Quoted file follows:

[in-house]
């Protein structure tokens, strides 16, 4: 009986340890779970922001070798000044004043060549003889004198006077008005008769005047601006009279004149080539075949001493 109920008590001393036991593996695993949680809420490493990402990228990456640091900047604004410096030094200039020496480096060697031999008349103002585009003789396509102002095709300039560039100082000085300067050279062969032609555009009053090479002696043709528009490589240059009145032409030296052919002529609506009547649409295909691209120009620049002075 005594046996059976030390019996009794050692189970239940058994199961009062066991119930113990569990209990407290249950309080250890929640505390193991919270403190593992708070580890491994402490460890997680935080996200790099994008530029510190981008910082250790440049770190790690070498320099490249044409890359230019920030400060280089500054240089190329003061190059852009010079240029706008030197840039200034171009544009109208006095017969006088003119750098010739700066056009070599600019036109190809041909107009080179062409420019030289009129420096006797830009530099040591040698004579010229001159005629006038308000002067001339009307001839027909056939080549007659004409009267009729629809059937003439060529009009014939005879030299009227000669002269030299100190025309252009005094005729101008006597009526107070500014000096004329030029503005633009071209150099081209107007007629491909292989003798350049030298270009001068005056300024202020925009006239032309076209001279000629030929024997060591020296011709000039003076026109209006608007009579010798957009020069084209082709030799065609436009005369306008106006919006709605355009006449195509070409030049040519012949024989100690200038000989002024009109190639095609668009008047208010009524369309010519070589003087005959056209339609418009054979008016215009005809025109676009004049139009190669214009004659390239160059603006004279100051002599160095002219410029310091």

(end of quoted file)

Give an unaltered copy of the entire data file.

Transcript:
[in-house]
């Protein structure tokens, strides 16, 4: 009986340890779970922001070798000044004043060549003889004198006077008005008769005047601006009279004149080539075949001493 109920008590001393036991593996695993949680809420490493990402990228990456640091900047604004410096030094200039020496480096060697031999008349103002585009003789396509102002095709300039560039100082000085300067050279062969032609555009009053090479002696043709528009490589240059009145032409030296052919002529609506009547649409295909691209120009620049002075 005594046996059976030390019996009794050692189970239940058994199961009062066991119930113990569990209990407290249950309080250890929640505390193991919270403190593992708070580890491994402490460890997680935080996200790099994008530029510190981008910082250790440049770190790690070498320099490249044409890359230019920030400060280089500054240089190329003061190059852009010079240029706008030197840039200034171009544009109208006095017969006088003119750098010739700066056009070599600019036109190809041909107009080179062409420019030289009129420096006797830009530099040591040698004579010229001159005629006038308000002067001339009307001839027909056939080549007659004409009267009729629809059937003439060529009009014939005879030299009227000669002269030299100190025309252009005094005729101008006597009526107070500014000096004329030029503005633009071209150099081209107007007629491909292989003798350049030298270009001068005056300024202020925009006239032309076209001279000629030929024997060591020296011709000039003076026109209006608007009579010798957009020069084209082709030799065609436009005369306008106006919006709605355009006449195509070409030049040519012949024989100690200038000989002024009109190639095609668009008047208010009524369309010519070589003087005959056209339609418009054979008016215009005809025109676009004049139009190669214009004659390239160059603006004279100051002599160095002219410029310091």